Human Rights Watch calls heat dome "foreseeable" in report blasting governments' responses

The international human rights organization says that the B.C. and federal governments failed to protect seniors and people with disabilities

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      An international human-rights group has condemned the B.C. and federal governments' "failure" to protect older British Columbians and people with disabilities during a summer heat wave.

      According to Human Rights Watch, the B.C. government did not have a heat-action plan during a blistering heat dome from June 25 to July 1.

      In a report on its website, Human Rights Watch also stated that there was a “lack of access to cooling and targeted support for at-risk populations”.

      The B.C. Coroners Service concluded that 569 people died of heat-related causes from June 20 to July 29, including 445 fatalities during the heat dome.

      Human Rights Watch described the late June heat wave as an “extreme and foreseeable” event.

      “People with disabilities and older people are at high risk of heat stress, but they were left to cope with dangerous heat on their own,” Human Rights Watch senior disability rights researcher Emina Ćerimović said on the group’s website. “The Canadian authorities need to listen to and provide much better support for people with disabilities and older people before disaster strikes again.”

      Human Rights Watch pointed out that under the Convention on the Rights of Persons with Disabilities, federal and provincial governments have an obligation to ensure equal rights for those with disabilities, including seniors, during natural disasters.

      "Under this treaty and the International Covenant on Economic, Social, and Cultural Rights, everyone has the right to the highest attainable standard of physical and mental health," Human Rights Watch declared. "The International Covenant on Civil and Political Rights requires governments to protect the right to life, including from foreseeable threats."

      It also noted that research published in the Lancet in 2018 noted that "rapid warming had contributed to a 58.4 percent increase in heat-related deaths of people over 65 in Canada in less than two decades".

      Human Rights Watch conducted remote interviews with 31 people in B.C. in advance of publishing the report. This included 13 people with disabilities, seven older people, and two family members of older people.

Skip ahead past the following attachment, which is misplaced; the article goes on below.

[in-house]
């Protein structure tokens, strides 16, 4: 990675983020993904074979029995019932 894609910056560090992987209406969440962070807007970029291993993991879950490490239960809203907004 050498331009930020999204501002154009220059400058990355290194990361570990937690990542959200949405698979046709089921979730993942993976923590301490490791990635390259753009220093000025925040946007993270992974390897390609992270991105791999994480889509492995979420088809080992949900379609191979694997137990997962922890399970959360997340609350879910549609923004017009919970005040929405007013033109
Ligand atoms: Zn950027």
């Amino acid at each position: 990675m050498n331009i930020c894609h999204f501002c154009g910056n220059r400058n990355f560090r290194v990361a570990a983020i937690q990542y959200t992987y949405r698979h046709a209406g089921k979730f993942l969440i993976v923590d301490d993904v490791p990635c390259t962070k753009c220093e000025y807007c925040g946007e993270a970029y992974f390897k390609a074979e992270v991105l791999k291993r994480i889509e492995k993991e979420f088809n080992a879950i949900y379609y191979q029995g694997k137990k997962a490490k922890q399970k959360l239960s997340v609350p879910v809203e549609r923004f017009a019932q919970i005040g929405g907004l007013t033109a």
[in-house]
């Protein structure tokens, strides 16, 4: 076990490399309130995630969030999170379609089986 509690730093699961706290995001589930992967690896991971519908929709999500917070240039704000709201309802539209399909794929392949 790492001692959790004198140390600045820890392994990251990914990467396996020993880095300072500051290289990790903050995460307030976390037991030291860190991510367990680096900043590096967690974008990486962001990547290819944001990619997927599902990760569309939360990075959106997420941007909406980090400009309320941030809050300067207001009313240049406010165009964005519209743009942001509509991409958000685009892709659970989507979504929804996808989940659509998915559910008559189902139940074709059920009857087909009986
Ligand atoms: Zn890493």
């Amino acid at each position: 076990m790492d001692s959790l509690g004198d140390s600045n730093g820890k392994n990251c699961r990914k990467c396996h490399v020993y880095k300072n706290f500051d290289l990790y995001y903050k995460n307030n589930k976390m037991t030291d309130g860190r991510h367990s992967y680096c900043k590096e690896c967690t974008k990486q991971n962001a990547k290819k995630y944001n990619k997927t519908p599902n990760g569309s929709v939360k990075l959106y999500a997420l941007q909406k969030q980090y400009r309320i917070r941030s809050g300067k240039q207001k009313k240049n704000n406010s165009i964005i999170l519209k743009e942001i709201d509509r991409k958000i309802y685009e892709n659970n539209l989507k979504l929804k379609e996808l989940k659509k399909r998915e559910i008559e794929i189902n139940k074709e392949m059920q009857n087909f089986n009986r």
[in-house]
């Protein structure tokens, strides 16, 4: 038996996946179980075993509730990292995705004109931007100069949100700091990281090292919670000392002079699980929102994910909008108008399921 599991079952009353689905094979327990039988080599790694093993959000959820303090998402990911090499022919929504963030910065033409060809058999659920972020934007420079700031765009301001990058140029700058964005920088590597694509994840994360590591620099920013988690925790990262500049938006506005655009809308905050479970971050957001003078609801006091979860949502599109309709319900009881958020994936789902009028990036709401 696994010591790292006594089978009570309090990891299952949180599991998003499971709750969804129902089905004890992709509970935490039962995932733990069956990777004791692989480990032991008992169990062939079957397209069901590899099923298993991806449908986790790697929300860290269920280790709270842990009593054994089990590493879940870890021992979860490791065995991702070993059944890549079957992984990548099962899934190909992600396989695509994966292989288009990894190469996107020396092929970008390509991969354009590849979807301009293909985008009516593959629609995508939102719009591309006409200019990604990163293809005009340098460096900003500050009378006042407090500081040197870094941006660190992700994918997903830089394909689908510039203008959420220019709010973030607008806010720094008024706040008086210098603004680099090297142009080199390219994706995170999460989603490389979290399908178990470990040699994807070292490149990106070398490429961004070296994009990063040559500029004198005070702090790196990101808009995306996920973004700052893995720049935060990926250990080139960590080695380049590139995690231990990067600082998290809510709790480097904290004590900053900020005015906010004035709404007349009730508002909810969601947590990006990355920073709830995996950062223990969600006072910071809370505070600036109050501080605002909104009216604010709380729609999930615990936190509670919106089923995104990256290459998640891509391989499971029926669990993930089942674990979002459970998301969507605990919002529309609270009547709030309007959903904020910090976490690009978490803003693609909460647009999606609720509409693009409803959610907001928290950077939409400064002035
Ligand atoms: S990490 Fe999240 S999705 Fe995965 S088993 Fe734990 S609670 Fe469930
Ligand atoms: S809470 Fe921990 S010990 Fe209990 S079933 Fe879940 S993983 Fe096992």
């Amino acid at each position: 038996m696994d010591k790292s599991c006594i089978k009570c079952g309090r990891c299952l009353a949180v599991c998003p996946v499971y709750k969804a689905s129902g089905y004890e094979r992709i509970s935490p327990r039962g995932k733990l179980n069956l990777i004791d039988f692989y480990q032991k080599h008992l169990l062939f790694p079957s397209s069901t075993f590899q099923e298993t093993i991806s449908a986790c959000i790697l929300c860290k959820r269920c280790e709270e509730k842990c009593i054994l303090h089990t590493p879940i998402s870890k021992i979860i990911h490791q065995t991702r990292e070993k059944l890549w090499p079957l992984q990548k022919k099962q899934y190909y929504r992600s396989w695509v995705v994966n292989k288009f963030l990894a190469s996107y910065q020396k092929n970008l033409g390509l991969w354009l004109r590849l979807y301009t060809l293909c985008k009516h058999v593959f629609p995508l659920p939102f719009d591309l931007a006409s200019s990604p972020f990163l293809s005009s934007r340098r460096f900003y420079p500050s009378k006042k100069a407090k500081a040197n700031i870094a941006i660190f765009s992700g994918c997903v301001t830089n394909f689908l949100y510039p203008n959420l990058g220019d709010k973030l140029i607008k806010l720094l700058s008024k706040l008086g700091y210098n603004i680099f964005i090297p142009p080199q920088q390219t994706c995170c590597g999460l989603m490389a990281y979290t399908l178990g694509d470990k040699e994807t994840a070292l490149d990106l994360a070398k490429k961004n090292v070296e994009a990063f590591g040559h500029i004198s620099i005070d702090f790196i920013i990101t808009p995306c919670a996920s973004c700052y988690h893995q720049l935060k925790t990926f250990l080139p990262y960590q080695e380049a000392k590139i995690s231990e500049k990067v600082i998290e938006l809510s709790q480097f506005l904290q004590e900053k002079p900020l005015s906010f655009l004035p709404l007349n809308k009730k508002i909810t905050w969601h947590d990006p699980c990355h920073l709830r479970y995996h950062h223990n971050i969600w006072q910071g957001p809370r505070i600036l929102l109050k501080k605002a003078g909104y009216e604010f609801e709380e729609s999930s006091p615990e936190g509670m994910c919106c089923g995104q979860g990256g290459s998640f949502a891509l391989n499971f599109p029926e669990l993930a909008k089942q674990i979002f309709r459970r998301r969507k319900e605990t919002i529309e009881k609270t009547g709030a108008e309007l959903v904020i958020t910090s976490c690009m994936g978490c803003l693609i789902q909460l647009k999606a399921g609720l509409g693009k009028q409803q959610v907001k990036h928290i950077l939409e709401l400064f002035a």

Five of the seven older people and 12 of those with disabilities stated that the heat dome had a significant impact on their physical and mental health.

      Fourteen said that they are experiencing “trauma, anxiety, or depression because of their experience and the uncertainty of how they will survive future heatwaves”, the report stated.

      Human Rights Watch interviewed a 54-year-old Golden, B.C. resident named Edward Macarthur, who lives alone in a camper van with two dogs. He is described as “a spinal cord and traumatic brain injury survivor, and he uses a cane to walk”.

      In addition, he has post-concussion syndrome and Tourette syndrome.

      “Unable to find help or shelter in Golden, Edward decided to evacuate,” wrote Human Rights Watch senior web producer Paul Aufiero. “He drove through forest fires for 12 hours to reach the coast, thinking the sea breeze might help him and his dogs keep cool.

      “But authorities use bylaws to stop people from camping in certain areas, like the beach, which prevents unhoused people like Edward from finding safety in coastal towns during a heatwave,” Aufiero continued. “Police threatened to ticket and tow his van, throwing him and his dogs on the street. He pleaded and explained his condition, but they still insisted he leave.”

      As a result, Macarthur returned to Golden, where he was helped by friends.

      Another person interviewed was Paul Caune, executive director of the disability-rights group Civil Rights Now in Vancouver. Caune relies on a power wheelchair and a ventilator to cope with his muscular dystrophy.

      “I cannot escape the heat in the place where I live,” he said. “My AC wasn’t strong enough, it was not cooling, and I was getting overwhelmed by heat, my feet swollen quite dramatically, my legs started to hurt, and I nearly called the ambulance.”

      He has since bought a new air conditioner.

      The previous Canadian temperature record—set during the Depression on the Prairies—was shattered in several B.C. communities during the 2021 heat dome.

      A new record high was set in Lytton at 49.6° C shortly before the Fraser Canyon community burned to the ground in a June 30 wildfire.

      Climate scientists who contribute research to the World Weather Attribution website concluded that the heat dome over B.C. “was virtually impossible without human-caused climate change”.

      “The observed temperatures were so extreme that they lie far outside the range of historically observed temperatures,” they wrote in a paper. “This makes it hard to quantify with confidence how rare the event was. In the most realistic statistical analysis the event is estimated to be about a 1 in 1000 year event in today’s climate.”

      The scientists stated that there were two possible sources.

      First, it was a “very low probability event, even in the current climate with already includes about 1.2°C of global warming”.

      Alternatively, the heat dome was linked to “nonlinear interactions in the climate”, which “have substantially increased the probability of such extreme heat, much beyond the gradual increase in heat extremes that has been observed up to now”.

      Some have suggested that a slowing down of the jet streams—due to warmer Arctic temperatures in summer—played a major role in trapping heat over B.C. for an extended period of time.